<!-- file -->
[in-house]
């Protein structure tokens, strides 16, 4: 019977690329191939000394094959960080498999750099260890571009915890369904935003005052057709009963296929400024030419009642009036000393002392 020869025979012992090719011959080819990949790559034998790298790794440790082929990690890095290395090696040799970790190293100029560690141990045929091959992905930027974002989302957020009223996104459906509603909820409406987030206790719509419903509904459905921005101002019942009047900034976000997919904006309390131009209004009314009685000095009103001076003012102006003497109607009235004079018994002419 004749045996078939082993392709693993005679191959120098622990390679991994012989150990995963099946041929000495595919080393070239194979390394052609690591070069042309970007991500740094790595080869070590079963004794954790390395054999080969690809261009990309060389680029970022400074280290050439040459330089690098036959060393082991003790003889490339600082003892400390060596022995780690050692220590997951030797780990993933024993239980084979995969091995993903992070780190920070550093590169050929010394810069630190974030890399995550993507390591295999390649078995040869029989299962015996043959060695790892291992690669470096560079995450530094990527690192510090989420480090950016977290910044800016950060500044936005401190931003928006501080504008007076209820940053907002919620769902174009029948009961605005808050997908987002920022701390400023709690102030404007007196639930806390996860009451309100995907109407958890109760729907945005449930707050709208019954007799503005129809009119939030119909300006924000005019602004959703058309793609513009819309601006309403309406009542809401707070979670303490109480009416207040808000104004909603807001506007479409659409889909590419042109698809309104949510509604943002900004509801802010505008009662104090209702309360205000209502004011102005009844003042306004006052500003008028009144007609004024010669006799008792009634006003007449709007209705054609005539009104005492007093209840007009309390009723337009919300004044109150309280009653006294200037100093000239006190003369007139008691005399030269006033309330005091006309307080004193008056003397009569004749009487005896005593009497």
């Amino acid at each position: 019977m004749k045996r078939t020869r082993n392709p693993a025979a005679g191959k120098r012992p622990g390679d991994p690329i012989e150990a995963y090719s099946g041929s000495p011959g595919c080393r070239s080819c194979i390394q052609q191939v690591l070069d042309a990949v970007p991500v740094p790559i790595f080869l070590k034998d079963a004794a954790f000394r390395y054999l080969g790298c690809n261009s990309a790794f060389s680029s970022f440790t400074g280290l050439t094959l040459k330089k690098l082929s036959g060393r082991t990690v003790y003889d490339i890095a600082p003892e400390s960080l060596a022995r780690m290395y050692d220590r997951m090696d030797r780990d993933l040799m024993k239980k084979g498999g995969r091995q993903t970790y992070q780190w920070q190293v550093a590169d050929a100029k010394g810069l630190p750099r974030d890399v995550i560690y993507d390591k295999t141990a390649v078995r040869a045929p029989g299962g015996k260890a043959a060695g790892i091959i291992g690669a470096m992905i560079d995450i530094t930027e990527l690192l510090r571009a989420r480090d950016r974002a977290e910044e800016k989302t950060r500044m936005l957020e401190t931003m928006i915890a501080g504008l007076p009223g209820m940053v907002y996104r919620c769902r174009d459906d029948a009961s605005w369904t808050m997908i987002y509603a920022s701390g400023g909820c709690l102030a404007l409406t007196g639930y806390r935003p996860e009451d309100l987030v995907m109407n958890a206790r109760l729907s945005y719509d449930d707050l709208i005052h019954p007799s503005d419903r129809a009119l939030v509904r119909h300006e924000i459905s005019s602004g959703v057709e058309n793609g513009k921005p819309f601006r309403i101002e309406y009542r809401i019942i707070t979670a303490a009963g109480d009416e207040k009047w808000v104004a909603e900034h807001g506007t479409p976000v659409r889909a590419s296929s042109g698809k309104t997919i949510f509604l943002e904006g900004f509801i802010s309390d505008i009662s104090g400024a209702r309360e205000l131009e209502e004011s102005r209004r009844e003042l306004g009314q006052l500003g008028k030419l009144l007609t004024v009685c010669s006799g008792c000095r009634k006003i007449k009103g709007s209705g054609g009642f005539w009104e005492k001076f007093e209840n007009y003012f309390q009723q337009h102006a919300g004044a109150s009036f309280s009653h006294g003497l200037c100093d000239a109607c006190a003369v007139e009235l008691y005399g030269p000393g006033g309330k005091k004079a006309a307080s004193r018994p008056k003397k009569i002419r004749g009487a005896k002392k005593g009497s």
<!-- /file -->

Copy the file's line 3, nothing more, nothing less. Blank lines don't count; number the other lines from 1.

């Amino acid at each position: 019977m004749k045996r078939t020869r082993n392709p693993a025979a005679g191959k120098r012992p622990g390679d991994p690329i012989e150990a995963y090719s099946g041929s000495p011959g595919c080393r070239s080819c194979i390394q052609q191939v690591l070069d042309a990949v970007p991500v740094p790559i790595f080869l070590k034998d079963a004794a954790f000394r390395y054999l080969g790298c690809n261009s990309a790794f060389s680029s970022f440790t400074g280290l050439t094959l040459k330089k690098l082929s036959g060393r082991t990690v003790y003889d490339i890095a600082p003892e400390s960080l060596a022995r780690m290395y050692d220590r997951m090696d030797r780990d993933l040799m024993k239980k084979g498999g995969r091995q993903t970790y992070q780190w920070q190293v550093a590169d050929a100029k010394g810069l630190p750099r974030d890399v995550i560690y993507d390591k295999t141990a390649v078995r040869a045929p029989g299962g015996k260890a043959a060695g790892i091959i291992g690669a470096m992905i560079d995450i530094t930027e990527l690192l510090r571009a989420r480090d950016r974002a977290e910044e800016k989302t950060r500044m936005l957020e401190t931003m928006i915890a501080g504008l007076p009223g209820m940053v907002y996104r919620c769902r174009d459906d029948a009961s605005w369904t808050m997908i987002y509603a920022s701390g400023g909820c709690l102030a404007l409406t007196g639930y806390r935003p996860e009451d309100l987030v995907m109407n958890a206790r109760l729907s945005y719509d449930d707050l709208i005052h019954p007799s503005d419903r129809a009119l939030v509904r119909h300006e924000i459905s005019s602004g959703v057709e058309n793609g513009k921005p819309f601006r309403i101002e309406y009542r809401i019942i707070t979670a303490a009963g109480d009416e207040k009047w808000v104004a909603e900034h807001g506007t479409p976000v659409r889909a590419s296929s042109g698809k309104t997919i949510f509604l943002e904006g900004f509801i802010s309390d505008i009662s104090g400024a209702r309360e205000l131009e209502e004011s102005r209004r009844e003042l306004g009314q006052l500003g008028k030419l009144l007609t004024v009685c010669s006799g008792c000095r009634k006003i007449k009103g709007s209705g054609g009642f005539w009104e005492k001076f007093e209840n007009y003012f309390q009723q337009h102006a919300g004044a109150s009036f309280s009653h006294g003497l200037c100093d000239a109607c006190a003369v007139e009235l008691y005399g030269p000393g006033g309330k005091k004079a006309a307080s004193r018994p008056k003397k009569i002419r004749g009487a005896k002392k005593g009497s």